Letter: Need for hospital

June 19th, 2009

Palo Alto Weekly,

Editor,

As a long-time resident of the Palo Alto area, I am well aware of the complex issues facing our community in terms of both needed growth and quality of life. We are fortunate to have the unique combination of natural and architectural beauty, high-quality arts programming, cutting-edge technology, a superb university and world-class medical care all readily available to us.

As a community, we struggle to maintain these resources that make living here so attractive while at the same time addressing the needs of an increasingly diverse population and the challenges of providing adequate housing for our civil servants and others who work here.

The current hospital and medical-school buildings were built during the Eisenhower era and are both seriously outdated and inadequate.

My personal example illustrates the need for improving the size and patient capacity within the Medical Center. This past July, I severely dislocated and broke three bones in my ankle. The ambulance was unable to bring me to Stanford Hospital even though I am a faculty member and live on campus because it was overcrowded and not accepting any more trauma patients.

I was rerouted to the ER at El Camino Hospital. This rerouting adversely affected the quality of medical care in several ways. First, my surgeon who has been caring for me and my family members for many years is not on staff at El Camino and could not take care of me.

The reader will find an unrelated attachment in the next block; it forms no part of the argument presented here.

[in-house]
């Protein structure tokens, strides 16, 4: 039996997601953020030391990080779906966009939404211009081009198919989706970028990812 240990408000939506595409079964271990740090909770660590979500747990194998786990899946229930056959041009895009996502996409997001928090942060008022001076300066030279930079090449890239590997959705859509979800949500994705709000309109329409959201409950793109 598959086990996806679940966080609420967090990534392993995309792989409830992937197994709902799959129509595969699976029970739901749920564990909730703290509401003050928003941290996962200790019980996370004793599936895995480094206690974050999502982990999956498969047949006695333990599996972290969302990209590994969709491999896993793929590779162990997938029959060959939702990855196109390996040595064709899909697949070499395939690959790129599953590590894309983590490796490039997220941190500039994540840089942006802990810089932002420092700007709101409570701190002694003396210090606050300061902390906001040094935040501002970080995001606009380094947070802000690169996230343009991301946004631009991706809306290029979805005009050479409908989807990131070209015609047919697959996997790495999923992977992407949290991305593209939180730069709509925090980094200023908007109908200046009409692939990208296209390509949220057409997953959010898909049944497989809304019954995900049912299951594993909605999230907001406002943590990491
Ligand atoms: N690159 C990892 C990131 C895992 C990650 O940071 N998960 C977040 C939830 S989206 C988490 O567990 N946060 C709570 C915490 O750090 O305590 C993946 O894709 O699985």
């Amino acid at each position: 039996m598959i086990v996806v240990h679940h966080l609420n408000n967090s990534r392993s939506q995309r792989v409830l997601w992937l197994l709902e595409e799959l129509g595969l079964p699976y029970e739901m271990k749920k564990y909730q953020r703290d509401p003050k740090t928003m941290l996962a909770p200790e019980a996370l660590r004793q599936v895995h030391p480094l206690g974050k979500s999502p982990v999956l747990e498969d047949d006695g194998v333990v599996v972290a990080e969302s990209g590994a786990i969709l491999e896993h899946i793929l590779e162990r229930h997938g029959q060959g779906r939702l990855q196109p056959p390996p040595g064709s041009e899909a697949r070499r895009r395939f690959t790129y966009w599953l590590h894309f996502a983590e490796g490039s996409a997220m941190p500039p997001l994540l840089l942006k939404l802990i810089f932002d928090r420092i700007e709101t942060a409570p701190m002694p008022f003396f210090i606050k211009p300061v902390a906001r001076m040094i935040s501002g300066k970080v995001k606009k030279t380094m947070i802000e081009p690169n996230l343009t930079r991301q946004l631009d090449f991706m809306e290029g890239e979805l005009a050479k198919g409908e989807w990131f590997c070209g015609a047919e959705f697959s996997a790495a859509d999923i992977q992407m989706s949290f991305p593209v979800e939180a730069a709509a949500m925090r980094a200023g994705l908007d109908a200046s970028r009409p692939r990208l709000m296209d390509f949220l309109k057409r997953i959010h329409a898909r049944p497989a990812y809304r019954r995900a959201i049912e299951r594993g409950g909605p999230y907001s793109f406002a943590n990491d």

Second, the increased time involved led to some vascular compromise of my foot, particularly problematic since I am diabetic.

Third, the nature of the injury required urgent surgery which had to be postponed until the next day because my surgeon could not operate at El Camino Hospital.

Fortunately the outcome of the injury is good, despite the delays that the overcrowded emergency room caused. The new hospital will have an emergency room that is three times its current size but expects only 20 percent increase in patient load. This will mean that trauma patients will not have to be rerouted, which is extremely important since Stanford is the only ER in the area rated as a major trauma center.

In addition, stroke and heart-attack patients will be able to get state-of-the-art care in a timely manner, which is crucial for effective care of these conditions. Patients waiting for admission to the hospital will no longer have to linger on gurneys in the halls of the emergency room, waiting for a bed to become available. As shown in the recently submitted updated proposal, the new hospital will be of benefit to Palo Alto in many ways.

I sincerely hope that the Palo Alto City Council can recognize the importance of approval of the Stanford project, not only to maintain the quality of Stanford’s medical reputation but also for the service and quality of care it provides all our citizens.

Terry Winograd
Stanford